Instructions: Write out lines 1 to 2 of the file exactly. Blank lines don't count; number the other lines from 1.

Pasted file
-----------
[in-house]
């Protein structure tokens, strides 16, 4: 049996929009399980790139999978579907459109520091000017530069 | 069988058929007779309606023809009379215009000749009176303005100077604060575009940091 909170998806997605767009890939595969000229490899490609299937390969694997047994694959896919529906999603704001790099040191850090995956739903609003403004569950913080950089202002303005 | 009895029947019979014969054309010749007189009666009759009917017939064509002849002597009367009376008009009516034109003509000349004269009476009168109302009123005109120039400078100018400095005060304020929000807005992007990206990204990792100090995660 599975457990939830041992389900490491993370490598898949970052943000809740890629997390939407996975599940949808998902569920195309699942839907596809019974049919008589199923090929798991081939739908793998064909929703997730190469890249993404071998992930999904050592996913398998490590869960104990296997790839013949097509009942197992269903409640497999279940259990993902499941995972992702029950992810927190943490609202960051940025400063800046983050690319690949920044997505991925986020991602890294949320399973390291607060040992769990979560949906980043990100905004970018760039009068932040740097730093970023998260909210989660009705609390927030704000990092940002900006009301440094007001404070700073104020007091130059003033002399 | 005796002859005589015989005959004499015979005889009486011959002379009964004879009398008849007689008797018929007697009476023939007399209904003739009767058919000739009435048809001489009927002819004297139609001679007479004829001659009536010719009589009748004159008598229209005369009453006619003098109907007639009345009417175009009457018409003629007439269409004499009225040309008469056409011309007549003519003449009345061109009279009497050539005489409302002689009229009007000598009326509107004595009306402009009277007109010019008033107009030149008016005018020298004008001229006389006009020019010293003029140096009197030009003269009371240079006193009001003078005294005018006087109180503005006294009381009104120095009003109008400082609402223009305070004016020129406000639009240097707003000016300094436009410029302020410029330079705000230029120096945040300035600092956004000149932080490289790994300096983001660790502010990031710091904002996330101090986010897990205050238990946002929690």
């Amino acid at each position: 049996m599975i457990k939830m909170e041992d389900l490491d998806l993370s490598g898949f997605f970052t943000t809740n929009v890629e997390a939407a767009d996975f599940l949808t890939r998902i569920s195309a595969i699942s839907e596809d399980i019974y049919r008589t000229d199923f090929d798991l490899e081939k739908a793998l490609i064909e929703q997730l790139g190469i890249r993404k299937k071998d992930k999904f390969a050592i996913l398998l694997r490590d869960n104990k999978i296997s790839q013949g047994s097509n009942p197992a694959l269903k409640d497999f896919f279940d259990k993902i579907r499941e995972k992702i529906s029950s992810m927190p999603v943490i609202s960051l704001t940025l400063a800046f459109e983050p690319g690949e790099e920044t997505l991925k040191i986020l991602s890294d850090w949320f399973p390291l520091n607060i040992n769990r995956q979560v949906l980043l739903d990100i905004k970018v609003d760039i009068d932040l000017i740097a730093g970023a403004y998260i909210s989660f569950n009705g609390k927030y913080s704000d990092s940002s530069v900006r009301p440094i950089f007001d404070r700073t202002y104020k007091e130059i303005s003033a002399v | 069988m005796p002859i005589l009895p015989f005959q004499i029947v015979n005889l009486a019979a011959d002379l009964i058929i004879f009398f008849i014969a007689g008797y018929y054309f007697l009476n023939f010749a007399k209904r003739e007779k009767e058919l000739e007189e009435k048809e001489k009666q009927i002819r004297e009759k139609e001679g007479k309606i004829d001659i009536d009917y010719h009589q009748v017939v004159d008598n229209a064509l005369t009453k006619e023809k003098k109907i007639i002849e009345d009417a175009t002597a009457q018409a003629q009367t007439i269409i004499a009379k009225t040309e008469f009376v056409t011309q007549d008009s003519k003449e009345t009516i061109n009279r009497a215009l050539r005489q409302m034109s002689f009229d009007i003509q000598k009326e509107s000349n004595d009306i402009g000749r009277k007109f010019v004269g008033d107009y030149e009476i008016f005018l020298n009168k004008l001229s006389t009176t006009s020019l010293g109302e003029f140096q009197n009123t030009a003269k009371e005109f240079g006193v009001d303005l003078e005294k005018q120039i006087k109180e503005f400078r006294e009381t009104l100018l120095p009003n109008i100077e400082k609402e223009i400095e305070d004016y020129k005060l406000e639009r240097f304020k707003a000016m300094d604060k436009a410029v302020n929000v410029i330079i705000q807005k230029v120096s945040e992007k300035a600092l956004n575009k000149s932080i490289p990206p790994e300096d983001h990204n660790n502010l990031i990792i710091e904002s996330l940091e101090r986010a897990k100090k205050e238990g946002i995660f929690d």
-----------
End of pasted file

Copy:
[in-house]
């Protein structure tokens, strides 16, 4: 049996929009399980790139999978579907459109520091000017530069 | 069988058929007779309606023809009379215009000749009176303005100077604060575009940091 909170998806997605767009890939595969000229490899490609299937390969694997047994694959896919529906999603704001790099040191850090995956739903609003403004569950913080950089202002303005 | 009895029947019979014969054309010749007189009666009759009917017939064509002849002597009367009376008009009516034109003509000349004269009476009168109302009123005109120039400078100018400095005060304020929000807005992007990206990204990792100090995660 599975457990939830041992389900490491993370490598898949970052943000809740890629997390939407996975599940949808998902569920195309699942839907596809019974049919008589199923090929798991081939739908793998064909929703997730190469890249993404071998992930999904050592996913398998490590869960104990296997790839013949097509009942197992269903409640497999279940259990993902499941995972992702029950992810927190943490609202960051940025400063800046983050690319690949920044997505991925986020991602890294949320399973390291607060040992769990979560949906980043990100905004970018760039009068932040740097730093970023998260909210989660009705609390927030704000990092940002900006009301440094007001404070700073104020007091130059003033002399 | 005796002859005589015989005959004499015979005889009486011959002379009964004879009398008849007689008797018929007697009476023939007399209904003739009767058919000739009435048809001489009927002819004297139609001679007479004829001659009536010719009589009748004159008598229209005369009453006619003098109907007639009345009417175009009457018409003629007439269409004499009225040309008469056409011309007549003519003449009345061109009279009497050539005489409302002689009229009007000598009326509107004595009306402009009277007109010019008033107009030149008016005018020298004008001229006389006009020019010293003029140096009197030009003269009371240079006193009001003078005294005018006087109180503005006294009381009104120095009003109008400082609402223009305070004016020129406000639009240097707003000016300094436009410029302020410029330079705000230029120096945040300035600092956004000149932080490289790994300096983001660790502010990031710091904002996330101090986010897990205050238990946002929690």